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Retraction Watch

Tracking retractions as a window into the scientific process

Archive for the ‘duplication retractions’ Category

Seeing triple: Optics paper proves to be one of three, retracted

with 12 comments

joptA team of physicists has lost their 2013 paper in the Journal of Optics after the publisher learned that the article had already appeared in print twice before.

The article, “Inscription of narrow bandwidth Bragg gratings in polymer optical fibers,” came from researchers at the Instituto de Telecomunicacoes, in Portugal, and the Aston Institute of Photonic Technologies, in Birmingham, England. Per the abstract: Read the rest of this entry »

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Author blames “young coworker” for duplication as paper is retracted

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doveDoes anyone know how to say “thrown under the bus” in Italian?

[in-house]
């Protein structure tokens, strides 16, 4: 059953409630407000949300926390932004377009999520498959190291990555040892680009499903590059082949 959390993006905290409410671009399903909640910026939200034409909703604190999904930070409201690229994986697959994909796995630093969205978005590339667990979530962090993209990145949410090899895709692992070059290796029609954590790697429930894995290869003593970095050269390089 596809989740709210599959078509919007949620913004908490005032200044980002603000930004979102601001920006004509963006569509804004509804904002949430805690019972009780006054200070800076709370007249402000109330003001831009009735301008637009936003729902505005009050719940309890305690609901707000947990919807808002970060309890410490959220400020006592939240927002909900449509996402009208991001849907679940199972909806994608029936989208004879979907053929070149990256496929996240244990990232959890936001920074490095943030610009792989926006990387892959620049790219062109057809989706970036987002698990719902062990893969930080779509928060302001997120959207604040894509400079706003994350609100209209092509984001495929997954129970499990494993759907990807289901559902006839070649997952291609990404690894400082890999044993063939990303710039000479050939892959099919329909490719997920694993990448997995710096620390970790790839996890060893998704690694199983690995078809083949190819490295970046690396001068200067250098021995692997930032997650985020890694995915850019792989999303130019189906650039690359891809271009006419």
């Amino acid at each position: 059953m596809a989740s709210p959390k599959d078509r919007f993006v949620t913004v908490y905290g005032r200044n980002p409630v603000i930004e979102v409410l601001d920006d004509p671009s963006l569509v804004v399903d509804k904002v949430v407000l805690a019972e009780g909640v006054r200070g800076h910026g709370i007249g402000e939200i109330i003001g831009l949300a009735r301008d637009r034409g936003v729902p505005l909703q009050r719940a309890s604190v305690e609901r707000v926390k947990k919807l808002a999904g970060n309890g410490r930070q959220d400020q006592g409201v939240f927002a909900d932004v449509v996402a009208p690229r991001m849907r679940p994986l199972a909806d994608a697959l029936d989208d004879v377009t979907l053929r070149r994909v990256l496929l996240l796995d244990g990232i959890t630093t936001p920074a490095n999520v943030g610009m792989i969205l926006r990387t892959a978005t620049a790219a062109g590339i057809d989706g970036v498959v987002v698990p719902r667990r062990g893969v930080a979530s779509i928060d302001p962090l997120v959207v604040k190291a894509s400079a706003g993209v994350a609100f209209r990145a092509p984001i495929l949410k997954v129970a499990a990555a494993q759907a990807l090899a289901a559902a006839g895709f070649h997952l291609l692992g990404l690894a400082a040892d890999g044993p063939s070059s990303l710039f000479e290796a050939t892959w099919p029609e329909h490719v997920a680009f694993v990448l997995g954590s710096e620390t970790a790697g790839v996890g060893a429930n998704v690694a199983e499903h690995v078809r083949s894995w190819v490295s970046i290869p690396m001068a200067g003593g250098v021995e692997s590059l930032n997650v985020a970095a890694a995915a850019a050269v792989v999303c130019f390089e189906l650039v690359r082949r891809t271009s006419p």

A group of researchers in Italy has retracted a paper after it became clear that they had duplicated some of their previous work. Or, as one of the senior authors put it, as a “young coworker” had reused their material.

Here’s the notice from Biologics: Targets and Therapy: Read the rest of this entry »

“Copyright violation” fells tapeworm paper

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jparadisWe have a report about a case report of a “rare presentation” that doesn’t seem to be as rare as the authors would like is to think it is.

Here’s what we’re talking about:

Read the rest of this entry »

Film review by noted critic a rerun, retracted

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french cinemaMany devotees of French film consider Jean Renoir’s 1939 La Règle du jeu (The Rules of the Game) to be the best example of the genre, and indeed of movie making writ large.